Release Date: Mar 29, 2011
Record label: Hometapes
Genre(s): Pop/Rock, Alternative/Indie Rock, Alternative Pop/Rock
Thomas Wincek appears to be the type of musician who can never sit still, who is always looking for a new avenue to relay his impulses through. Collections of Colonies of Bees and Volcano Choir are among the bands that keep him busy, and here on All Tiny Creatures' debut full-length he's undertaken the thankless task of finding a group of eight different vocalists to collaborate with the band on certain tracks. Justin Vernon is the closest Wincek gets to finding a constant in his career-- the pair have teamed up in both the aforementioned bands, and Vernon returns here to add a vocal turn to the standout "An Iris".
Starting with a breezy, uptempo song that's part motorik zone, part kicking it on a relaxed afternoon, Harbors finds All Tiny Creatures in engaging mood throughout, letting the music convey most of whatever message Thomas Wincek and his numerous collaborators and bandmates might have. Said message can perhaps best be called pleasure in sound; there's an engaging, almost giddy feeling throughout even when the few direct vocal parts aim for the quietly sung and absorbed. The complex interweaving of such parts on "Cargo Maps" is almost easily missed by the martial drums, cowbell, and bubbling keyboard swirls, for instance, while hearing the soothing sighs underpinning "Breathing Set" and its out-of-the-gate rush of percussion and keyboards adds just the right feeling of elegiac contemplation.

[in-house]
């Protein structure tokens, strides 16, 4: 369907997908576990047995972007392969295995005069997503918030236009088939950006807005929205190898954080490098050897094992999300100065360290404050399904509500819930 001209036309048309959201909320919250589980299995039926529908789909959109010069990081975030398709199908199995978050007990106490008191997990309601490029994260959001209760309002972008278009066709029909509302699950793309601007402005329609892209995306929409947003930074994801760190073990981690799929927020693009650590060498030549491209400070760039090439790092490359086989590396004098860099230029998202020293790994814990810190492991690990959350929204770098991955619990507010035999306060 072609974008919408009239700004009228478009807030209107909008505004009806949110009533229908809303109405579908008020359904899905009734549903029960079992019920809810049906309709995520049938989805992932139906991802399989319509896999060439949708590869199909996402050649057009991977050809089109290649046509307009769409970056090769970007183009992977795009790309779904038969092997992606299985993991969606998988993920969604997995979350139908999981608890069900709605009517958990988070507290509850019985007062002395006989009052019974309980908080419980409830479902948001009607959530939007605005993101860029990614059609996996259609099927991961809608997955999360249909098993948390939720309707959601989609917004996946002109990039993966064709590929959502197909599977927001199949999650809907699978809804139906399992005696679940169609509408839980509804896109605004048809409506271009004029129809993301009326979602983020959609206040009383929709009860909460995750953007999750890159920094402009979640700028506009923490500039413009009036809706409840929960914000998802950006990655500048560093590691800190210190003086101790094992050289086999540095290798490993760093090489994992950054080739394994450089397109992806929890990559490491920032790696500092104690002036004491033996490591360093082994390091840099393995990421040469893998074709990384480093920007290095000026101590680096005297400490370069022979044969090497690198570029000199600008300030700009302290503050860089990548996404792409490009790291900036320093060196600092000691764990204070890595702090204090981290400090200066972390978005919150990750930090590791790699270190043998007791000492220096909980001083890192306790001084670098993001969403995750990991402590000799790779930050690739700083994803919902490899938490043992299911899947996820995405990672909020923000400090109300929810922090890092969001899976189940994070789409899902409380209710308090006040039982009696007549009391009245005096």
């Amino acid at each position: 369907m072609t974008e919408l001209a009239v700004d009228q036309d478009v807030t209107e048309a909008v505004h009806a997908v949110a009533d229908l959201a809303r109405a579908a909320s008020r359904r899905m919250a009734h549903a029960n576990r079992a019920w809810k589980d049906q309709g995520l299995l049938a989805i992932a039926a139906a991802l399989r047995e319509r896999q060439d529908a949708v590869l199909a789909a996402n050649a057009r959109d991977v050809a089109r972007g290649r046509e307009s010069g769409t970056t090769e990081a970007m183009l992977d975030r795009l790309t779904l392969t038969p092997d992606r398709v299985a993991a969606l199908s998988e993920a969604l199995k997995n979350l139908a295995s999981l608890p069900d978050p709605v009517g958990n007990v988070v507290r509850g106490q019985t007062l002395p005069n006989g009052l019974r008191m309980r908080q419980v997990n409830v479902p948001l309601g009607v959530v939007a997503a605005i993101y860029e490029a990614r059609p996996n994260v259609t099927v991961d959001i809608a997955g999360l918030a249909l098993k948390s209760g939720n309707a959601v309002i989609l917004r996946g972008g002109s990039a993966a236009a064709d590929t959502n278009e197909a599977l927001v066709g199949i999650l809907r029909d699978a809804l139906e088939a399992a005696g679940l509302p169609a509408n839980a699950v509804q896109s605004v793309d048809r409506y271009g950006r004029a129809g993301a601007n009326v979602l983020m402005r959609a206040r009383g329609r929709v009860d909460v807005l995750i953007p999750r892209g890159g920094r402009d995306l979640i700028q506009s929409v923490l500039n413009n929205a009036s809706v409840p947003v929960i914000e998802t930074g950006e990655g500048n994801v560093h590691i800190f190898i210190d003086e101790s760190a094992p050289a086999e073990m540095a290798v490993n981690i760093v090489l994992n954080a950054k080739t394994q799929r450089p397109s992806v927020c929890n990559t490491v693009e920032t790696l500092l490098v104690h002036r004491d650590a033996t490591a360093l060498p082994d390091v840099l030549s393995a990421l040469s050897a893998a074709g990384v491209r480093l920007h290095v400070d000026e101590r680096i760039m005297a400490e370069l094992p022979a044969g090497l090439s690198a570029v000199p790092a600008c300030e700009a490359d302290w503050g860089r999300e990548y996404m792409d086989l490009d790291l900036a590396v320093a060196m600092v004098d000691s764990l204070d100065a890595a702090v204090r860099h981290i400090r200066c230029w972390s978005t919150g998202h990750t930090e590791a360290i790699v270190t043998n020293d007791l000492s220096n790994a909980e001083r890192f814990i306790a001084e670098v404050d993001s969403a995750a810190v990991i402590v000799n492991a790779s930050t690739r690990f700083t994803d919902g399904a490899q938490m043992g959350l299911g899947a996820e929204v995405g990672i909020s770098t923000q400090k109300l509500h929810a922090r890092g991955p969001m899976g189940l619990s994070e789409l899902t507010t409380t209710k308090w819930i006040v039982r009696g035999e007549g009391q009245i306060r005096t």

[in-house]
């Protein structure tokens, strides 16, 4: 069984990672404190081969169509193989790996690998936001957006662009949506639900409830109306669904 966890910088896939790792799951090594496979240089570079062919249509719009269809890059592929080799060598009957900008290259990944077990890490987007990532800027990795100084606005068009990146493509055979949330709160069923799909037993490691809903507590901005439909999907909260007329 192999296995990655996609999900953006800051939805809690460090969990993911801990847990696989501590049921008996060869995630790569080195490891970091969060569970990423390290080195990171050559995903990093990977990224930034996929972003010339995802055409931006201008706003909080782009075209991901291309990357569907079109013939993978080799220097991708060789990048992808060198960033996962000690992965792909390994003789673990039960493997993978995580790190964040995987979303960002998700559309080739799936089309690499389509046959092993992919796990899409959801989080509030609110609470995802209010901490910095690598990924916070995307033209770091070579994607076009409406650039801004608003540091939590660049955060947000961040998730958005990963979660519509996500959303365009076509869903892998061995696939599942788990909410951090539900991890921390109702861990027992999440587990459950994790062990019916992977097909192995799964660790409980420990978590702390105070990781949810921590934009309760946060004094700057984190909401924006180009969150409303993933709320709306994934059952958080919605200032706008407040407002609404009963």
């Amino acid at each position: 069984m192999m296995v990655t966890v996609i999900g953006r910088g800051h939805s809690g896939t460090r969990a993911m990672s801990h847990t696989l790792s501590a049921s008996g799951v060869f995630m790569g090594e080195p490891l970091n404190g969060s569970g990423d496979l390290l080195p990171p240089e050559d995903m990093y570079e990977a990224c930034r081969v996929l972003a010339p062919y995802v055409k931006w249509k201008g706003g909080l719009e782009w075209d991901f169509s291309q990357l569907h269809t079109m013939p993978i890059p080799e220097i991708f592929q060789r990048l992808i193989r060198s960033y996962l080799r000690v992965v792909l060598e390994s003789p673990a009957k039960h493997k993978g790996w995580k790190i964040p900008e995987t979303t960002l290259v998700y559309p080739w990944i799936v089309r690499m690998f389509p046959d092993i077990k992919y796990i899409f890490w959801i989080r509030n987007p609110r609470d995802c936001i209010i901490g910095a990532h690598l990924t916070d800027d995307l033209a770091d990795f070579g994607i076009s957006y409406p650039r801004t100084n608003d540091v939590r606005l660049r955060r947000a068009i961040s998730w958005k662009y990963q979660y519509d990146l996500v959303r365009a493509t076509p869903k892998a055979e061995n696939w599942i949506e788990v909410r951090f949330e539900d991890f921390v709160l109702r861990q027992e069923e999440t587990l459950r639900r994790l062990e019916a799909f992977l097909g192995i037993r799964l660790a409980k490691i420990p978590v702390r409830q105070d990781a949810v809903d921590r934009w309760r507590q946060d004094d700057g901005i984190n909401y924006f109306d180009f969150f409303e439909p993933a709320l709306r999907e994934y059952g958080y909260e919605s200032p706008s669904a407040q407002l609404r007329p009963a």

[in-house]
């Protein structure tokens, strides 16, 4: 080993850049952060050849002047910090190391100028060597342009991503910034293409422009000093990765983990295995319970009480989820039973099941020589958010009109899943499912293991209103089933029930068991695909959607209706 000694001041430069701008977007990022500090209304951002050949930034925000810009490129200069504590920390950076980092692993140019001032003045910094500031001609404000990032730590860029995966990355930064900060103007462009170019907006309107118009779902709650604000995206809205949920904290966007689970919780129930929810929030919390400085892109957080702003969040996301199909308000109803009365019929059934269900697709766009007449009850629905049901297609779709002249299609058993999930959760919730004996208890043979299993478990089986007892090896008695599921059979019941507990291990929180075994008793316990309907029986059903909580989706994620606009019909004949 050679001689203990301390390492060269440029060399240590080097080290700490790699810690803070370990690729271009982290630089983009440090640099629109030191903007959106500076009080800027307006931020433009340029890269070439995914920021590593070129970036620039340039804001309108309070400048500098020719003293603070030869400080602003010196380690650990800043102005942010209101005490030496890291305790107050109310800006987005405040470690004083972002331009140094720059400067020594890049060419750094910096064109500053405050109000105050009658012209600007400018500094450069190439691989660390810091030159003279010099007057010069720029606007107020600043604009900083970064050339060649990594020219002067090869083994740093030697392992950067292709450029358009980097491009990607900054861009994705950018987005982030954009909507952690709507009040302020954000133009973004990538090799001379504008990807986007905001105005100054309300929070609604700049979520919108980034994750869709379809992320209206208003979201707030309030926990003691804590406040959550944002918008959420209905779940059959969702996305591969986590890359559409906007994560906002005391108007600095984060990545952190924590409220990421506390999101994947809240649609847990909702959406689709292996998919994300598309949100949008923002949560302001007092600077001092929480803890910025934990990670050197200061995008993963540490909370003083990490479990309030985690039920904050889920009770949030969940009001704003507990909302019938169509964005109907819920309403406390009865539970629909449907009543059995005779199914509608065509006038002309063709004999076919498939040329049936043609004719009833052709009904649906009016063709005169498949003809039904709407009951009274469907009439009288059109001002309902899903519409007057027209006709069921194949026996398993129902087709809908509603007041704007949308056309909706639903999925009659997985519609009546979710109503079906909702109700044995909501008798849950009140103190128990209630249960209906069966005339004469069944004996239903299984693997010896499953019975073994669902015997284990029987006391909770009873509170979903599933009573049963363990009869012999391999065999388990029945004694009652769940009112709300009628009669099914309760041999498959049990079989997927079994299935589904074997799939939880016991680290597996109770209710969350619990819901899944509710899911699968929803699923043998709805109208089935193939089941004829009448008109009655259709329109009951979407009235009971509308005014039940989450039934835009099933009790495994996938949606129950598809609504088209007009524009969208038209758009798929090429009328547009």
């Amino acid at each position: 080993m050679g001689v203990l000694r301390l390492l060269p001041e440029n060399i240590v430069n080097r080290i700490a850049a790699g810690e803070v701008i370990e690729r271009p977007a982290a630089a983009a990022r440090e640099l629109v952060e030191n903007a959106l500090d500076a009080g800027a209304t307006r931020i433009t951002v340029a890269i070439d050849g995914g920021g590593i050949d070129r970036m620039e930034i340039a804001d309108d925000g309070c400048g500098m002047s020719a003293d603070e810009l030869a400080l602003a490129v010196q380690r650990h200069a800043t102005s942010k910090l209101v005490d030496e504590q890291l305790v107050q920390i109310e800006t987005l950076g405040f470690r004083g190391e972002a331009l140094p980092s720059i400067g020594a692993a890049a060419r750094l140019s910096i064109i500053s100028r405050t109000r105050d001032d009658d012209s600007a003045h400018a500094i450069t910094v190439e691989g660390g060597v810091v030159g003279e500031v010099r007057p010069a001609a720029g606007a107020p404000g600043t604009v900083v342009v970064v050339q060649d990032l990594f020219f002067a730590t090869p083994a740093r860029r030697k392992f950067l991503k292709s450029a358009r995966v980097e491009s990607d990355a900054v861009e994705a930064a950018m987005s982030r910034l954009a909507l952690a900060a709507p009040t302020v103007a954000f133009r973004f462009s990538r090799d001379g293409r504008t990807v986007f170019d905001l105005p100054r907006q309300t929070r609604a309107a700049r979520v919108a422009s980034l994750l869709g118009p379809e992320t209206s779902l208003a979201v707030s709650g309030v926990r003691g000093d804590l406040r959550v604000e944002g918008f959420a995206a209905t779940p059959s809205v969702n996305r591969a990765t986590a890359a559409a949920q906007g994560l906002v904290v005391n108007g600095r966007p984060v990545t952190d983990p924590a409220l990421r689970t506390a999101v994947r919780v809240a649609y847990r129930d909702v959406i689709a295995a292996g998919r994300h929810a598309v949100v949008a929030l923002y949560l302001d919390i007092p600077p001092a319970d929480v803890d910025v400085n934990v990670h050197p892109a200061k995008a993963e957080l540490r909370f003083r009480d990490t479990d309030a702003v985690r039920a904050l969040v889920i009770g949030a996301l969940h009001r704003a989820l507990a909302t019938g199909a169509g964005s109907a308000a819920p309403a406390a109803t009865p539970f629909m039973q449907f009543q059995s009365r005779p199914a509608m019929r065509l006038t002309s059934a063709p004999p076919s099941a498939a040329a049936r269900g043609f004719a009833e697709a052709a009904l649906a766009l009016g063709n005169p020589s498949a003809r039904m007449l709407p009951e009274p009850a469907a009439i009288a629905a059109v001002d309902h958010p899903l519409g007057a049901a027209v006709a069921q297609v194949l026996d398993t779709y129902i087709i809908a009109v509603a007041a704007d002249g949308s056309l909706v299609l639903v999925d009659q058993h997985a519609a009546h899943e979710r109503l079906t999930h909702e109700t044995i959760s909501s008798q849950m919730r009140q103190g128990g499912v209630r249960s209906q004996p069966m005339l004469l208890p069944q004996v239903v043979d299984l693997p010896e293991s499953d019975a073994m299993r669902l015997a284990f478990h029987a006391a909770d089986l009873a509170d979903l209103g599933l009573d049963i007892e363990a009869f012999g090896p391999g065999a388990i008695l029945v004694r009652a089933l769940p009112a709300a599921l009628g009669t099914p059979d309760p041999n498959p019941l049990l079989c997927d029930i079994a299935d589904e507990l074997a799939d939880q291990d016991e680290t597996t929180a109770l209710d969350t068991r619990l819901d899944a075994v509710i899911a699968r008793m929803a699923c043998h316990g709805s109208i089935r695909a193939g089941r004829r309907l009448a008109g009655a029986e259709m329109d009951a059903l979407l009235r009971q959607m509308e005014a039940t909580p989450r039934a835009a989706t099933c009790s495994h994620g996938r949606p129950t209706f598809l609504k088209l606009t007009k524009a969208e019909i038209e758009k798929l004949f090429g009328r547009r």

Despite its title, Harbors is an album that sounds land locked. Not in a constricting way at all, but these songs seem to stretch out and bask in the sun—rather than following the stars—drying and hardening into bright swaths of sound. The movement of the album also takes on the path of the sun over the course of a day, from the bright, early-morning burst of the first tracks, to the midday haze of the middle, to the moody dusk that begins to set in as the album closes.
When “Glass Bubbles” and “An Iris” dribbled out onto the internet in advance of All Tiny Creatures’ debut, Harbors, there was reason enough to be excited. They were both catchy as hell and single-ish, the former a layered electro-prog number draped in Ryan Olcott’s (of 12 Rods) shoegazey vocals, the latter relying on a mantra-like incantation courtesy Mr. Bon Iver, a friend and collaborator of bandleader Thomas Wincek.